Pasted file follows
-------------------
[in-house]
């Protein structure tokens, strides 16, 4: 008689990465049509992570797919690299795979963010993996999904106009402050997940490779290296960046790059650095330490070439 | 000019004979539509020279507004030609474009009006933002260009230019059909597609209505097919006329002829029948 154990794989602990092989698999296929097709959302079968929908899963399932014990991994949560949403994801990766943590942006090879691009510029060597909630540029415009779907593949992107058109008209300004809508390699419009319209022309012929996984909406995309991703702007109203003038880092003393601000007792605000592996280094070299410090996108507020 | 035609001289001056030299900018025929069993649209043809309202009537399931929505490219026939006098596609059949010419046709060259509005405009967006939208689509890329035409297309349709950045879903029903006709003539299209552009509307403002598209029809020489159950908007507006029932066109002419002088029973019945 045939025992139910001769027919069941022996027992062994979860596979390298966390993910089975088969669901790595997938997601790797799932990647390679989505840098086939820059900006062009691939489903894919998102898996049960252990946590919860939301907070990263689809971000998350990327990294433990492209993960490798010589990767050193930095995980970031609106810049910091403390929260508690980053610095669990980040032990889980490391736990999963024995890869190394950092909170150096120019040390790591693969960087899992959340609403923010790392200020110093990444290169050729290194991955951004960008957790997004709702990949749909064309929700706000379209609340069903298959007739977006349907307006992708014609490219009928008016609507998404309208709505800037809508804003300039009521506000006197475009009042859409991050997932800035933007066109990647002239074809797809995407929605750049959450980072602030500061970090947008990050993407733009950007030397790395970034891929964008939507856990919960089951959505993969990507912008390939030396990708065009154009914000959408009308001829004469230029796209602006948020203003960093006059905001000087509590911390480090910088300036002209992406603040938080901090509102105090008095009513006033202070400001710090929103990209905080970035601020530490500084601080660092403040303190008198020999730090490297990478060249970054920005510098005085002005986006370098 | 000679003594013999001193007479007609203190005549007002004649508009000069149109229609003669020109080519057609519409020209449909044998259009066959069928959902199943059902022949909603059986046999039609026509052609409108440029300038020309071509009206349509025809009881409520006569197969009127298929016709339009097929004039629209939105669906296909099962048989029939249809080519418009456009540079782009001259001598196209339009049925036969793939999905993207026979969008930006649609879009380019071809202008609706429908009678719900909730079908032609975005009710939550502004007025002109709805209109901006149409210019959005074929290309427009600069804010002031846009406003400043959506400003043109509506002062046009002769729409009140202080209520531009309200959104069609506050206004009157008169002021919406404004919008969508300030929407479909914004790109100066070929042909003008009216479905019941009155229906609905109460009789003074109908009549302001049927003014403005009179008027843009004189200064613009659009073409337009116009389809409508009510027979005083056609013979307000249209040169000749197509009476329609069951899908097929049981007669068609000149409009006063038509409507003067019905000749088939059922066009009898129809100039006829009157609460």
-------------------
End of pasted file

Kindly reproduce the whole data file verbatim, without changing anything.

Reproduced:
[in-house]
């Protein structure tokens, strides 16, 4: 008689990465049509992570797919690299795979963010993996999904106009402050997940490779290296960046790059650095330490070439 | 000019004979539509020279507004030609474009009006933002260009230019059909597609209505097919006329002829029948 154990794989602990092989698999296929097709959302079968929908899963399932014990991994949560949403994801990766943590942006090879691009510029060597909630540029415009779907593949992107058109008209300004809508390699419009319209022309012929996984909406995309991703702007109203003038880092003393601000007792605000592996280094070299410090996108507020 | 035609001289001056030299900018025929069993649209043809309202009537399931929505490219026939006098596609059949010419046709060259509005405009967006939208689509890329035409297309349709950045879903029903006709003539299209552009509307403002598209029809020489159950908007507006029932066109002419002088029973019945 045939025992139910001769027919069941022996027992062994979860596979390298966390993910089975088969669901790595997938997601790797799932990647390679989505840098086939820059900006062009691939489903894919998102898996049960252990946590919860939301907070990263689809971000998350990327990294433990492209993960490798010589990767050193930095995980970031609106810049910091403390929260508690980053610095669990980040032990889980490391736990999963024995890869190394950092909170150096120019040390790591693969960087899992959340609403923010790392200020110093990444290169050729290194991955951004960008957790997004709702990949749909064309929700706000379209609340069903298959007739977006349907307006992708014609490219009928008016609507998404309208709505800037809508804003300039009521506000006197475009009042859409991050997932800035933007066109990647002239074809797809995407929605750049959450980072602030500061970090947008990050993407733009950007030397790395970034891929964008939507856990919960089951959505993969990507912008390939030396990708065009154009914000959408009308001829004469230029796209602006948020203003960093006059905001000087509590911390480090910088300036002209992406603040938080901090509102105090008095009513006033202070400001710090929103990209905080970035601020530490500084601080660092403040303190008198020999730090490297990478060249970054920005510098005085002005986006370098 | 000679003594013999001193007479007609203190005549007002004649508009000069149109229609003669020109080519057609519409020209449909044998259009066959069928959902199943059902022949909603059986046999039609026509052609409108440029300038020309071509009206349509025809009881409520006569197969009127298929016709339009097929004039629209939105669906296909099962048989029939249809080519418009456009540079782009001259001598196209339009049925036969793939999905993207026979969008930006649609879009380019071809202008609706429908009678719900909730079908032609975005009710939550502004007025002109709805209109901006149409210019959005074929290309427009600069804010002031846009406003400043959506400003043109509506002062046009002769729409009140202080209520531009309200959104069609506050206004009157008169002021919406404004919008969508300030929407479909914004790109100066070929042909003008009216479905019941009155229906609905109460009789003074109908009549302001049927003014403005009179008027843009004189200064613009659009073409337009116009389809409508009510027979005083056609013979307000249209040169000749197509009476329609069951899908097929049981007669068609000149409009006063038509409507003067019905000749088939059922066009009898129809100039006829009157609460």